Glen Taylor would be one of those people the disc jockeys of the world would call a legend in his own time except that his time has passed and almost no one but a few oldtimers remember this fomer Democratic senator from Idaho (1946-52) who ran on a third-party ticket with Henry (not George) Wallace in 1948.

The Wallace effort was destroyed before it had fairly begun by a mass media blitzkrieg denominating it as a Communist front Wallace's defamed and frightened followers fled, save for the Communists and a few lib-labs too stubborn or loyal to see that they were risking their futures for a campaign that was dead at the starting gate.

Taylor says that he would have quit too, but he had too much pride to bug out. The underfinanced, ill-organized attempt by Wallace, FDR's vice president (1940-44) to yank control of the White House out of Truman's hands and avert the Cold War was a fitting enterprise for Taylor, an antiorganizational American original seized with the kind of beautiful idealism which the rest of us admire from time to time if it's not expressed in too dangerous a way.

Glen Taylor's father was a wandering preacher who roved Idaho and other parts of the Northwest, but the silver-mining towns refused to support him. Leaving the sinners, Dad and the family converted into a traveling theatrical road show, making a living bringing drama to those who wouldn't pay for religion. But the talkies and the Depression killed the business, so young Glendora Ranch Gang and made their living playing cowboy music on station KSEL, Pocatello.

The handsome singing cowboy and his son Arod (Dora spelled backwards) continued the act and were able to make ends meet, but Taylor, like many other Depression-decade Americans, couldn't accept a nation of such richness and productive capacity in which millions didn't have a pot to make pea soup in. His bewilderment led to a certain amount of reading and his reading led him into politics.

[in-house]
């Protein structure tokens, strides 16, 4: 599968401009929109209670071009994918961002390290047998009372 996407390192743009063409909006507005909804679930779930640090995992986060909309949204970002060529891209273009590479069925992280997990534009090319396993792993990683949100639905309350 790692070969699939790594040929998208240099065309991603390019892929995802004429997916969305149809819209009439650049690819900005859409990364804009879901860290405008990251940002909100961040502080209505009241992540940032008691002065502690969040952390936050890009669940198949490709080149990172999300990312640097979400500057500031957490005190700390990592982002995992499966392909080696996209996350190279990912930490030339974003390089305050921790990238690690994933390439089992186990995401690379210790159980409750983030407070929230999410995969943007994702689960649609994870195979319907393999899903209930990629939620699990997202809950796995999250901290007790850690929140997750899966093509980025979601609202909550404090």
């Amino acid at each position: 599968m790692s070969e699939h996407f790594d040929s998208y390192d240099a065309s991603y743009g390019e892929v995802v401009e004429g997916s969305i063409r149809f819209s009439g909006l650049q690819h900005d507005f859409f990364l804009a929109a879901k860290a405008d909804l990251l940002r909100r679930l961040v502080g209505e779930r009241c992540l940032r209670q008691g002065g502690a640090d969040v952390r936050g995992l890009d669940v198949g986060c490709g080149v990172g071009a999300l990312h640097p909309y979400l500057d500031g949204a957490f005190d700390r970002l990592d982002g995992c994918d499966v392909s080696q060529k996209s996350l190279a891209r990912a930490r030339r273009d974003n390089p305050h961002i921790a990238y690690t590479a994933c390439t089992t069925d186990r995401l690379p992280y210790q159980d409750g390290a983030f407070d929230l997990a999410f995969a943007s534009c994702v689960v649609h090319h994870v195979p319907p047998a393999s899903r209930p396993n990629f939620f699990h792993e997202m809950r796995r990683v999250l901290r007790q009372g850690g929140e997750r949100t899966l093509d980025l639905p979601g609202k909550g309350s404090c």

When he finally did get himself elected to the Senate by singing cowboy songs and selling his social gospel, he told the world it was the best job he and Dora ever had. Yet he never did the things a senator ought to do if he cares to keep the job.

While Harry Truman and Winston Churchill were playing Peter the Hermit for the anti-Russian crusade, Taylor attacked Winnie's Iron Curtain speech in the Senate, saying, "I wish he had stayed home and minded his own business." In phrases that would not issue forth from a United States senator's lips for a generation. Taylor killed himself off with the voters by making statements like, "We supported French colonialism, Dutch colonialism, British colonialism, any colonialism, and where there was no colonialism we found a cheap dictator to support instead of helping the aspirations of the common people. And we have reaped the harvest." Taylor may have been the first national political figure to warn about mucking about in Vietnam; he was one of the few who ridiculed the Truman administration's assertions that the Commies were taking over Greece.

He felt so strongly about the peace question that, in October 1947, he put on his cowboy costume, mounted his faithful steed and with his family following in a truck, set out to ride across the country as a means of dramatizing the issues.

On May 2, 1948, when Martin Luther King was graduating from high school, Sen. Glen Taylor was arrested in Birmingham, Ala, for attempting to enter a church through the entrance reserved by law for exclusive use of black persons. Taylor was knocked flying by a policeman and, cut, bruised and torn, was taken before Public Safety Commissioner Bull Connor who was going to make history by doing the same thing to black protesters 15 years later.

Flat broke after his defeat for reelection, the ex-senator made his living as a carpenter until his back went bad on him. Lacking any other way to earn a living, he decided to go into the toupee business. Taylor's Toppers, the toupees he and Dora made with their own hands, were of a design he perfected himself for his own bald head.

Today it is all right with him and Dora. They live in a suburb near here and the toupee business flourishes, but Glen Taylor poses a problem for those who complain our politicians lack "the guts and the honesty to stand up for what they know is right."

Let them ponder the last words Glen Taylor was to say as United States senator: "At one time I stated on the floor of the Senate that I was going to vote my convictions, as though I never expected to come back. All I can say is that I did vote my convictions, and I did not come back."